Very interesting. While I don’t agree with all of it (“main thoroughfares” can be quite fascinating in themselves), it’s great food for thought.
In the fall of 2001—only a few months before his too-early death—W.G. Sebald taught a fiction workshop at the University of East Anglia. Two of the students from the workshop, David Lambert and Robert McGill have revisited their notes from that workshop and have compiled Sebald’s writing advice into a fascinating document, posted at Richard Skinner’s blog.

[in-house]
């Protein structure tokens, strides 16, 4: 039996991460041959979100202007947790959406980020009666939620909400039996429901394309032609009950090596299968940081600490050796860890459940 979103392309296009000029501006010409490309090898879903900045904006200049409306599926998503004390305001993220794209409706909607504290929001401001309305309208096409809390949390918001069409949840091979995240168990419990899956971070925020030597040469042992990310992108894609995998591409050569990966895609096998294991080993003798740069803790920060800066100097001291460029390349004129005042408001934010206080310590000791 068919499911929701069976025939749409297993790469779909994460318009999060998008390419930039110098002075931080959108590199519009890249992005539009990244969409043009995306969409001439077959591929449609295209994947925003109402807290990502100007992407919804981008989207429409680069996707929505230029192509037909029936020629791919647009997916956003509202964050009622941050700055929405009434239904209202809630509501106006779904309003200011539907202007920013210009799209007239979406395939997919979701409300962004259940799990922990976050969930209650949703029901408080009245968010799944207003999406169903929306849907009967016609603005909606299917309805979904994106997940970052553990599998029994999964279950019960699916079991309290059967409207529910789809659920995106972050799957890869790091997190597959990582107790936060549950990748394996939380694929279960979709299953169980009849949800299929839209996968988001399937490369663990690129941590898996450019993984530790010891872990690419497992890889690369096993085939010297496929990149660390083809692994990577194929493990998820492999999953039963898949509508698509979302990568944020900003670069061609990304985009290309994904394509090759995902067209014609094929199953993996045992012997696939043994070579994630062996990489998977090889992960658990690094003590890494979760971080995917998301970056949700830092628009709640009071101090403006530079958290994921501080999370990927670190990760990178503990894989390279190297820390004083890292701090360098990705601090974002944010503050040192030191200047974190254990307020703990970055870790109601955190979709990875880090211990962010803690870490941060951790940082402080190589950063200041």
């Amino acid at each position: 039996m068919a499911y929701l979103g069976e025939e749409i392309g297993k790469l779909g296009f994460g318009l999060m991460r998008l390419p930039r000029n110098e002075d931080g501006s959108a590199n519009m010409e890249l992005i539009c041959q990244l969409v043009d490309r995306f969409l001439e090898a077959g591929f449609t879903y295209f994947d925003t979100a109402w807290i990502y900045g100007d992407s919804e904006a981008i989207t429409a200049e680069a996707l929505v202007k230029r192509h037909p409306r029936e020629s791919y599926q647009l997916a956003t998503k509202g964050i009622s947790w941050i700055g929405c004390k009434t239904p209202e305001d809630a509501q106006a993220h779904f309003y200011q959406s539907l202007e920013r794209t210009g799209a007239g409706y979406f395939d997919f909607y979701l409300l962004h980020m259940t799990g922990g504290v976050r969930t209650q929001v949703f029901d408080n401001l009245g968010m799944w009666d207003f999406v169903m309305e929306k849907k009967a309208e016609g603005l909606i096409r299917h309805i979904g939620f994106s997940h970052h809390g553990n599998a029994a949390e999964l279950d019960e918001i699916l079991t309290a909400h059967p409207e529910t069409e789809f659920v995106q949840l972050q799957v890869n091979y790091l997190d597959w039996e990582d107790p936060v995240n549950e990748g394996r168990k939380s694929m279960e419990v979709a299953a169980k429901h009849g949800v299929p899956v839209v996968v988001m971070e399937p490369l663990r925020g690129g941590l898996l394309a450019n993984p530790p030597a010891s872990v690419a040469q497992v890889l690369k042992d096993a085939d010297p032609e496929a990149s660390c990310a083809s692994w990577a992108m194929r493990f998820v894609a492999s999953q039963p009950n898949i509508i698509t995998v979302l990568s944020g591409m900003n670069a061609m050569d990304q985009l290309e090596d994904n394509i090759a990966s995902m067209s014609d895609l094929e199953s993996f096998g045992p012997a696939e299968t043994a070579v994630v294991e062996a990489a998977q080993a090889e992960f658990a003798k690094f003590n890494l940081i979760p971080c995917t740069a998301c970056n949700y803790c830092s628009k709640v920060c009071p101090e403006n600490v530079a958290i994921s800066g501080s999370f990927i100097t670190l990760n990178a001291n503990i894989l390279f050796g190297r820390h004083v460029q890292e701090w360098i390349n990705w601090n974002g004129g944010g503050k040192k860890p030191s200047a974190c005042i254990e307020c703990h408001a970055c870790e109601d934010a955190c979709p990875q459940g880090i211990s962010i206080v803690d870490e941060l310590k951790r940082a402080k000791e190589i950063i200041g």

My favorite section:
On Reading and Intertextuality
- Read books that have nothing to do with literature.
- Get off the main thoroughfares; you’ll see nothing there. For example, Kant’s Critique is a yawn but his incidental writings are fascinating.
- There has to be a libidinous delight in finding things and stuffing them in your pockets.
- You must get the servants to work for you. You mustn’t do all the work yourself. That is, you should ask other people for information, and steal ruthlessly from what they provide.
- None of the things you make up…
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